Sunday, December 20, 2009

Top Albums of 2009

I don't think anyone outside of Goldman Sachs would argue that 2009 was about as crap as they come. Crashes, layoffs, a prez that misplaced his balls—it can only go up from here. Bad as it was, there was some pretty good music to get us through it. These were the ten albums I dug the most. Some of them topped other lists, others only topped mine. Given the chance, I feel like they could top yours too. Enjoy!

1. Edward Sharpe and the Magnetic Zeros "Up from Below"
The flower children rediscover guitars and songs. It's been years since I've heard a band play such good tunes with such abandon. They sound like they climbed down from the Hollywood Hills with some songs and instruments they found out in the desert. They're what the Arcade Fire would sound like if they were from LA. They're what the Polyphonic Spree would sound like if they thinned their herd a bit. They're what the Brian Jonestown Massacre would sound like if they tried harder. The fact that they might end up killing someone just makes them that much more exciting. "She got jumper cable lips/She got sunset on her breath/I inhaled just a little bit/Now I got no fear of death." "40 Day Dream", "Up from Below", "Home", "Desert Song"—these guys are for real. I'm shocked this album didn't end up on more year-end lists, honestly. 'Cause they's at the top o' mine!

2. Grizzly Bear "Veckatimest"
The east coast answer to the Fleet Foxes. Gorgeous, meticulous production and incredible harmonies. For all the hype that comes out of Brooklyn it's crazy encouraging to hear a band that actually lives up to it. Bonus points for a mid-year Michael McDonald cover of "While you wait for the others" that was almost better than their own.

3. M. Ward "Hold Time"
An appropriate title for an album that could have come out any time in the last 40 years and been just as good. A killer voice, incredible songs and production that's so analog you can practically hear the dust coming off his equipment.

4. Animal Collective "Merriweather Post Pavilion"
Like a seven layer dip of delicious, delicious tunes. Vocals on top of overdubbed vocals, keys, beats, loops, chimes, bleeps, bloops, stuff clanging together—you name it. It worked. By summer it had become my soundtrack. And it's still going strong.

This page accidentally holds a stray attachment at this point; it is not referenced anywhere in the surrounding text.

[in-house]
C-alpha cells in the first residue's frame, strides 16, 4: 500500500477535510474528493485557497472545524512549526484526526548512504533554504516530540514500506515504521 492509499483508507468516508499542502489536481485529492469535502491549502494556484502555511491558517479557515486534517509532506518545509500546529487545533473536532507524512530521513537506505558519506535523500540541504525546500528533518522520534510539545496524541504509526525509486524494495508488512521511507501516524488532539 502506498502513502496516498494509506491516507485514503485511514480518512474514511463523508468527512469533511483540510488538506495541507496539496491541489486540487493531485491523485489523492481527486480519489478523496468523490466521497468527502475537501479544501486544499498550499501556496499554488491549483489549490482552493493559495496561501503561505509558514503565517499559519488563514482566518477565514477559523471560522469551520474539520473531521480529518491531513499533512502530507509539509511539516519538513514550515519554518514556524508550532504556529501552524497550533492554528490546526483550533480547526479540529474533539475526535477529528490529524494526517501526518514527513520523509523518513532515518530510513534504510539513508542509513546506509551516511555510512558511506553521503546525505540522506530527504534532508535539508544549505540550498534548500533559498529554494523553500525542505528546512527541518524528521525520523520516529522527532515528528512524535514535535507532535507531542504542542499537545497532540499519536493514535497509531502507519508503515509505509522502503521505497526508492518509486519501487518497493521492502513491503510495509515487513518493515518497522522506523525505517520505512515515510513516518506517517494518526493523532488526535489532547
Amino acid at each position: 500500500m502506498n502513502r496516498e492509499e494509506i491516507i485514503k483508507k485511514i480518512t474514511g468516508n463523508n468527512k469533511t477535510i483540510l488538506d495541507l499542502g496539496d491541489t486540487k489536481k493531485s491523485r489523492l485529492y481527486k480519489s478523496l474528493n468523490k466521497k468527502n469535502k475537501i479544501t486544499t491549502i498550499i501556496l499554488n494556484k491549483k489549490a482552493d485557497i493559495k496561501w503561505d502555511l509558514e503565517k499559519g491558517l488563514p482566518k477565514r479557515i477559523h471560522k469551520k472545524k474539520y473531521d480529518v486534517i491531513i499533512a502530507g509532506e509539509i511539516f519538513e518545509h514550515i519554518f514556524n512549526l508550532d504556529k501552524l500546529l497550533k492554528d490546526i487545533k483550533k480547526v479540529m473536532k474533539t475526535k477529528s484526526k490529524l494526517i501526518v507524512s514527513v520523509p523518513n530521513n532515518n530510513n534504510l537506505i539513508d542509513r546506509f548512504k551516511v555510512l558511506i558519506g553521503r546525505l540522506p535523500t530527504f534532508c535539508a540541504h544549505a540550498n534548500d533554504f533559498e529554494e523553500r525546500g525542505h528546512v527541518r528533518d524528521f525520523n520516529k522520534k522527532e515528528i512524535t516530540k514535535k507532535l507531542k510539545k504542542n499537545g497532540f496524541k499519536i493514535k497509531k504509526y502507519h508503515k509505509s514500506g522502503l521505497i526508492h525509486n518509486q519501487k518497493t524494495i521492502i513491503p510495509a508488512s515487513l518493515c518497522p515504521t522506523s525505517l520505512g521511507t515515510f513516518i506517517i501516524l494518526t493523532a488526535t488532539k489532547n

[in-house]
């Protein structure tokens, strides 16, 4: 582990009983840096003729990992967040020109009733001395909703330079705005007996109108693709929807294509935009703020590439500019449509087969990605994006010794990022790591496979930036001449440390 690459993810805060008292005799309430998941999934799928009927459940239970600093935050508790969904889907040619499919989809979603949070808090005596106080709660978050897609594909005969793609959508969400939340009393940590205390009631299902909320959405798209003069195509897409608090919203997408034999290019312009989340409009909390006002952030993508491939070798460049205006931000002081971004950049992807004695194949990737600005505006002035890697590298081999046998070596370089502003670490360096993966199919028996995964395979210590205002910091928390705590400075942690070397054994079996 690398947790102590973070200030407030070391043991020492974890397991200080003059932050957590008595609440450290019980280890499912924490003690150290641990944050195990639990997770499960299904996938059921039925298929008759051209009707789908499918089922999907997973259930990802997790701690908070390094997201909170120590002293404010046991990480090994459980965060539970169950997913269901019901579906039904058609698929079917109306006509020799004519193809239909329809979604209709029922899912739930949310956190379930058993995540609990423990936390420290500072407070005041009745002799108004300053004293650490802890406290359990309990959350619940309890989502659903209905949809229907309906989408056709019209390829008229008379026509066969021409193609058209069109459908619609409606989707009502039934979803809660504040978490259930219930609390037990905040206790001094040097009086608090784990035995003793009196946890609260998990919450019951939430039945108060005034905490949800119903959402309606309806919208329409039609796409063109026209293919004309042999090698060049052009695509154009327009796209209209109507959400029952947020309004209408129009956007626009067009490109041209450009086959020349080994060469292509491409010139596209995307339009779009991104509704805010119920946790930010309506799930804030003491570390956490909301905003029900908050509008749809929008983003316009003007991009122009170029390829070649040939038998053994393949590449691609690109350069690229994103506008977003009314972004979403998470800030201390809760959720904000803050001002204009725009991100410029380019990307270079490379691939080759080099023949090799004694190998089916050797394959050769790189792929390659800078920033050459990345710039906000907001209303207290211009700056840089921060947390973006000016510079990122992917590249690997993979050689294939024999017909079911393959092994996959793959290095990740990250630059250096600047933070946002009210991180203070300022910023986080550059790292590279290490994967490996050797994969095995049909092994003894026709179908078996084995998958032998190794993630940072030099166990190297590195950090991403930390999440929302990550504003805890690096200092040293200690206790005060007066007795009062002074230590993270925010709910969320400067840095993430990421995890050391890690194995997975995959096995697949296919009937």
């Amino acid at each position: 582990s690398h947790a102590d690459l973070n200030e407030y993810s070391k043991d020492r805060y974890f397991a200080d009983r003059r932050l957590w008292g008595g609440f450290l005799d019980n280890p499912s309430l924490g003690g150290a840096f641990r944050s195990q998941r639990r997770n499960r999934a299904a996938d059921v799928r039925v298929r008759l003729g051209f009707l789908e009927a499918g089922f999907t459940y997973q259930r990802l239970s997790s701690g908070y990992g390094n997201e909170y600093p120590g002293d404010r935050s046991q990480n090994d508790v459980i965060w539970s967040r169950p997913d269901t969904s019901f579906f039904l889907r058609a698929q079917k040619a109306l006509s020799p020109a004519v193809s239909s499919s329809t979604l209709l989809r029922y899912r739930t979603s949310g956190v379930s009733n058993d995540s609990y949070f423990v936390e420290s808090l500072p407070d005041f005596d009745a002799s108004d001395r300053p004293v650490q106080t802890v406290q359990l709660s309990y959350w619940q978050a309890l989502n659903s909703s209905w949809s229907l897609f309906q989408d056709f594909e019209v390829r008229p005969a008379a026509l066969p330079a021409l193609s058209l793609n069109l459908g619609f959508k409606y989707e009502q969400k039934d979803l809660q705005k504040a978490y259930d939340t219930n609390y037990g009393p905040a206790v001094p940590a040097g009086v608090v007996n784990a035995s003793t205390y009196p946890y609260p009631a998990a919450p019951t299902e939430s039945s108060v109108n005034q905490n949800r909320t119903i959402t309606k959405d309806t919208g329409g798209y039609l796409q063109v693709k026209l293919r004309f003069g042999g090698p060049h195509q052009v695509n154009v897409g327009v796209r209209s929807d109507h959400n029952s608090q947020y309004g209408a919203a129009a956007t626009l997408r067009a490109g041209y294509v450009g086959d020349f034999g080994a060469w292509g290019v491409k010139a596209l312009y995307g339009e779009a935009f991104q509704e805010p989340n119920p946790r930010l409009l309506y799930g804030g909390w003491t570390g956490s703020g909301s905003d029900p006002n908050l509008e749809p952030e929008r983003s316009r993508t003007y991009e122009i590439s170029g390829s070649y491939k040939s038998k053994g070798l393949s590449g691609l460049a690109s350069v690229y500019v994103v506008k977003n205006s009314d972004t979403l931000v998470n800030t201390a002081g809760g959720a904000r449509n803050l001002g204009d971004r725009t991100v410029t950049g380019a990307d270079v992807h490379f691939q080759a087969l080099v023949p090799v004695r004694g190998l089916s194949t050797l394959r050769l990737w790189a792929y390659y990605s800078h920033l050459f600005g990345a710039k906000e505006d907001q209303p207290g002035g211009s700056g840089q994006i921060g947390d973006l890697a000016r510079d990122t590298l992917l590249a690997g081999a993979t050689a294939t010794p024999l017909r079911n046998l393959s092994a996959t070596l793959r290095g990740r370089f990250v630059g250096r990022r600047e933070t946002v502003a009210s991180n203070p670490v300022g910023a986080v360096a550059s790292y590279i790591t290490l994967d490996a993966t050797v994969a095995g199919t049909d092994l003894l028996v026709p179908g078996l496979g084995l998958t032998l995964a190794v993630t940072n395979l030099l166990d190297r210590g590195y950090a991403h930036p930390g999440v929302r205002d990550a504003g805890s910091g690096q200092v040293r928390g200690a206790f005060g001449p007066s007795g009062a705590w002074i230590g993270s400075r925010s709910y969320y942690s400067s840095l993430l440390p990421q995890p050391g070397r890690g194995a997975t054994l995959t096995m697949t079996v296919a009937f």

5. Camera Obscura "My Maudlin Career"
Gone were the frumpy grandma clothes and sad-sack lyrics of their prior albums. Not sure if they just grew up or finally got to that place where they're happy in their own skin. Or maybe they started spending time somewhere besides dreary Scotland. Whatever it was, something happened. By the time you get to the eighth track and Tracyanne begins repeating "this maudlin career has come to an end/I don't wanna be sad again" you can't help but believe her.

6. Monsters of Folk "Monsters of Folk"
So three overly talented dudes get together for a "super group" album. As good as Jim James, M. Ward and Conor Oberst are, we've been down this road before. Only this time the road led to headphone gold. The formula seemed to be "take three guys who with their bands have turned out some of the best albums of the decade and let them make one together." Well, color me still listening like a motherfucker.

7. The Raveonettes "In and Out of Love"
My friend Josh said he never got into the Raveonettes since their songs all sound alike. I suppose there's some truth to that but I think that's why I like 'em. They simultaneously sound like motorcycles and subways, switchblades and super 8's, alleyways and open highways. A guitar, a bass, a snare and a tom. That's it. That's the recipe for everything they make. And it all sounds alternately like a fistfight or a joyride.

8. Matt & Kim "Grand"
I feel like this album came and went kind of quick with the hipster set. But to me it sounded like some lost gem from the 80's. All tinkly keyboards, overly energetic faux-british vocals and New York imagery. In many ways it seemed to sound like 2009.

9. U2 "No line on the Horizon"
I've loved U2 since I could hear. Granted, I came of age during the glory of their 80's rein. So I was bound to be disappointed eventually. But I still saw the genius in "Achtung Baby" (just listen to Edge's solo on "The Fly) and gave "Zooropa" and "Pop" a chance. Then again, the 90's were a weird time for all of us. But in 2001, they seemed to rediscover their mojo. I don't know that this one supplants "All that you can't leave behind" as their best-of-the-decade but (if you skip "Get on your Boots" and "Stand-up Comedy") it's a solid outing with some of their best playing in years. The Edge apparently took Chuck Berry's whole "playing a guitar just like he's ringin' a bell" thing seriously.

10. Tie: Passion Pit "Manners" and Phoenix "Wolfgang Amadeus Phoenix"
These spent a fair amount of time on heavy rotation in my house this past summer. Then you couldn't go anywhere or watch TV without hearing them. That's the reason they're both not ranked higher. Or alone. Still solid though.

Here's to 2010 and new LP's from Spoon, Vampire Weekend, Beach House, Shout Out Louds, and a possible new Arcade Fire.

Merry Christmas. And God bless us everyone.


Blogger minus five said...

oh thank the good lord you posted this. i've got some I-35 driving to do between Austin and Oklahoma City. I had a feeling if I got stuck with the radio or with my dad's wife's visor stash of South Pacific and Patsy Cline, I was going to have to kill myself.

8:31 PM  
Blogger Howard Hill said...

And thank you for still reading. This was the fall that wasn't but I figured I should close the year with something. Good luck on the 35 drive!

2:25 PM  

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